In the early 2000’s, due to the enlargement of the European Union (EU) with a significant number of new members, an institutional reform was necessary in order to avoid a paralysed decision-making system. The system set up in 1950 for a Community which comprised six Member States was no longer operating efficiently within a Union of 15 and, subsequently, 25 Member States.
The process of adoption of three important tools - The Nice Treaty, the Treaty establishing a Constitution for Europe and the Lisbon Treaty - lead to numerous fundamental and institutional problems that had to be dealt with.
The Nice Treaty was concluded on December 11, 2000 and signed on February 26, 2001, presented not only as a treaty of institutional reform, but also as a step towards the constitutionalisation of the European Union. An argument for this is the proclamation of the Charter of Fundamental Rights. The Reform Treaty, also named the Lisbon Treaty, entered into force on December 1, 2009, and was meant to be a more successful version of the Treaty establishing a Constitution for Europe.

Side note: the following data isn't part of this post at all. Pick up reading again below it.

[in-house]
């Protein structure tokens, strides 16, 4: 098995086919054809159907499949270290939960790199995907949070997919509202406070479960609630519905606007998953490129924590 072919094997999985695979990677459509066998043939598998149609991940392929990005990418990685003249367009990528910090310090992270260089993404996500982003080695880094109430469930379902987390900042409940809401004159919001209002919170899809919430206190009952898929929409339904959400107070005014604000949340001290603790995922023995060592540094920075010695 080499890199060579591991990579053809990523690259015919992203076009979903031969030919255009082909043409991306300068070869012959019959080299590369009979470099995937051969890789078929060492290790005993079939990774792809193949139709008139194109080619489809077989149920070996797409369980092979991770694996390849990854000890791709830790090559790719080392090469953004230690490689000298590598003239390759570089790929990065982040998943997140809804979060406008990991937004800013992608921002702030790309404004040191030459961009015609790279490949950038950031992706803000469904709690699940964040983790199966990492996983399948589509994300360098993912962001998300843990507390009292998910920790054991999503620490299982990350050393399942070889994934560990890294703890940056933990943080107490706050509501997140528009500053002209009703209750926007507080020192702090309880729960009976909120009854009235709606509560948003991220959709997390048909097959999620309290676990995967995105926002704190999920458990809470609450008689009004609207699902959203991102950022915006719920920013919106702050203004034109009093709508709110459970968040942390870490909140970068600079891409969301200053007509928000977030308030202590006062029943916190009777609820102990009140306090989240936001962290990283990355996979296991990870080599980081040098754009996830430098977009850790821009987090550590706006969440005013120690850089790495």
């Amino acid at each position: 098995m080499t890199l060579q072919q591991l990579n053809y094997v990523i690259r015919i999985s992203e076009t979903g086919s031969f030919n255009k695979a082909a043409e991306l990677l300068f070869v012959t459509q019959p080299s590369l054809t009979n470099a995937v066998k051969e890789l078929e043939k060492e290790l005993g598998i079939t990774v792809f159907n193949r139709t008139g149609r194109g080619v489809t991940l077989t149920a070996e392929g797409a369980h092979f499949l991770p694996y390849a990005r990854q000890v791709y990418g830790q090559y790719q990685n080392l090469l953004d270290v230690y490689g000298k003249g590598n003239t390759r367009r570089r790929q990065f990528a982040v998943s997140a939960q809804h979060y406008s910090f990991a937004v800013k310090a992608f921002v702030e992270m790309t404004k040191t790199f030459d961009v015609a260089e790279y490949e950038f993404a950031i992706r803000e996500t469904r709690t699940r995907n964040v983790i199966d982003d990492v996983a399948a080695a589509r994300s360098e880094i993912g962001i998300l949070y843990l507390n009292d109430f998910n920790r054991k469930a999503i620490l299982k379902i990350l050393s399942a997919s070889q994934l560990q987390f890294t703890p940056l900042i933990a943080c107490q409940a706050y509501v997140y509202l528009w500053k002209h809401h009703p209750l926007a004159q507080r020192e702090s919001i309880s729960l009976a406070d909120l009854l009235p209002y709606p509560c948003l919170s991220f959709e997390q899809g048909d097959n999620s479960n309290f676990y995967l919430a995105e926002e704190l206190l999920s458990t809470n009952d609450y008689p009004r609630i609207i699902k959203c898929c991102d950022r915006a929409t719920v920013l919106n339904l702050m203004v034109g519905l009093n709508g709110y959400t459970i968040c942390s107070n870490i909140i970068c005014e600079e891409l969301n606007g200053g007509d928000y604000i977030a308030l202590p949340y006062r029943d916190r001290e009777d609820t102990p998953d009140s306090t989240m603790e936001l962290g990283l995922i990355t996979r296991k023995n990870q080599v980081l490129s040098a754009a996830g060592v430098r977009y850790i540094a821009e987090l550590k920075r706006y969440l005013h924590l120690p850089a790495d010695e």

A substantial difference between the Nice Treaty, the Lisbon Treaty and the Constitutional Treaty represents the objective sought by each of them. The Treaty of Nice was aimed to ensure an institutional system for a Union consisting of nearly 30 Member States. In contrast, the Constitutional Treaty was setting up a new legal instrument containing rules easily understandable by the Member States’ nationals, which also emphasised the symbolic idea of ‘Constitution”’ This Treaty was output as a consequence of the existing treaties, which did not happen in the case of the Nice Treaty and the Lisbon Treaty, as they were maintaining an effective legislative framework. The simplification of the treaties was an objective to be attained post-Nice; however, unsuccessfully, taking out of force the existing treaties and the entry into force of the Constitutional Treaty did not take place.